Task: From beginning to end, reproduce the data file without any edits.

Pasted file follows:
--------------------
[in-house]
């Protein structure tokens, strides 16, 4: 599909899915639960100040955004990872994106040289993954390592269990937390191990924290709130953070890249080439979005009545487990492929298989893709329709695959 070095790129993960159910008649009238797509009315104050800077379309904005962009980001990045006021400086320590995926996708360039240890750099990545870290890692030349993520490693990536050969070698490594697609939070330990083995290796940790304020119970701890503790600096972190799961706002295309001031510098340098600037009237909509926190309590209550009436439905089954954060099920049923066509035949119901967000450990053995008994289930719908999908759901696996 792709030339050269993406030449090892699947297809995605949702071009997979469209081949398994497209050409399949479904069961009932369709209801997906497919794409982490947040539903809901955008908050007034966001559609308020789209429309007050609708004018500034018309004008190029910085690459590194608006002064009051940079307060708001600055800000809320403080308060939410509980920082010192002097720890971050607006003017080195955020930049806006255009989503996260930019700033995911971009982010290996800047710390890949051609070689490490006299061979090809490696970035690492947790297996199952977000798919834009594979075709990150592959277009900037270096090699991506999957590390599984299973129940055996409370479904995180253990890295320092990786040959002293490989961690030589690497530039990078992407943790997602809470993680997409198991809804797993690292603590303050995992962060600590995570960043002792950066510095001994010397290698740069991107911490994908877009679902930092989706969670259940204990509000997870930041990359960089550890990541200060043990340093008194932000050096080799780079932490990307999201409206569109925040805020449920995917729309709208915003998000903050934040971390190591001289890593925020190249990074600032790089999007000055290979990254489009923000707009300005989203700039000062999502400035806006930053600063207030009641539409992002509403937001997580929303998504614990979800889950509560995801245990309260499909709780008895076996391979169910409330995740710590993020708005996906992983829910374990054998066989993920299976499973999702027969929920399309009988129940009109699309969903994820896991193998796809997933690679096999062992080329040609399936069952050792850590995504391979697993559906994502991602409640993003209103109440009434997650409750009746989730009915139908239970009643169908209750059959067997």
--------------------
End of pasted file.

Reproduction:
[in-house]
């Protein structure tokens, strides 16, 4: 599909899915639960100040955004990872994106040289993954390592269990937390191990924290709130953070890249080439979005009545487990492929298989893709329709695959 070095790129993960159910008649009238797509009315104050800077379309904005962009980001990045006021400086320590995926996708360039240890750099990545870290890692030349993520490693990536050969070698490594697609939070330990083995290796940790304020119970701890503790600096972190799961706002295309001031510098340098600037009237909509926190309590209550009436439905089954954060099920049923066509035949119901967000450990053995008994289930719908999908759901696996 792709030339050269993406030449090892699947297809995605949702071009997979469209081949398994497209050409399949479904069961009932369709209801997906497919794409982490947040539903809901955008908050007034966001559609308020789209429309007050609708004018500034018309004008190029910085690459590194608006002064009051940079307060708001600055800000809320403080308060939410509980920082010192002097720890971050607006003017080195955020930049806006255009989503996260930019700033995911971009982010290996800047710390890949051609070689490490006299061979090809490696970035690492947790297996199952977000798919834009594979075709990150592959277009900037270096090699991506999957590390599984299973129940055996409370479904995180253990890295320092990786040959002293490989961690030589690497530039990078992407943790997602809470993680997409198991809804797993690292603590303050995992962060600590995570960043002792950066510095001994010397290698740069991107911490994908877009679902930092989706969670259940204990509000997870930041990359960089550890990541200060043990340093008194932000050096080799780079932490990307999201409206569109925040805020449920995917729309709208915003998000903050934040971390190591001289890593925020190249990074600032790089999007000055290979990254489009923000707009300005989203700039000062999502400035806006930053600063207030009641539409992002509403937001997580929303998504614990979800889950509560995801245990309260499909709780008895076996391979169910409330995740710590993020708005996906992983829910374990054998066989993920299976499973999702027969929920399309009988129940009109699309969903994820896991193998796809997933690679096999062992080329040609399936069952050792850590995504391979697993559906994502991602409640993003209103109440009434997650409750009746989730009915139908239970009643169908209750059959067997």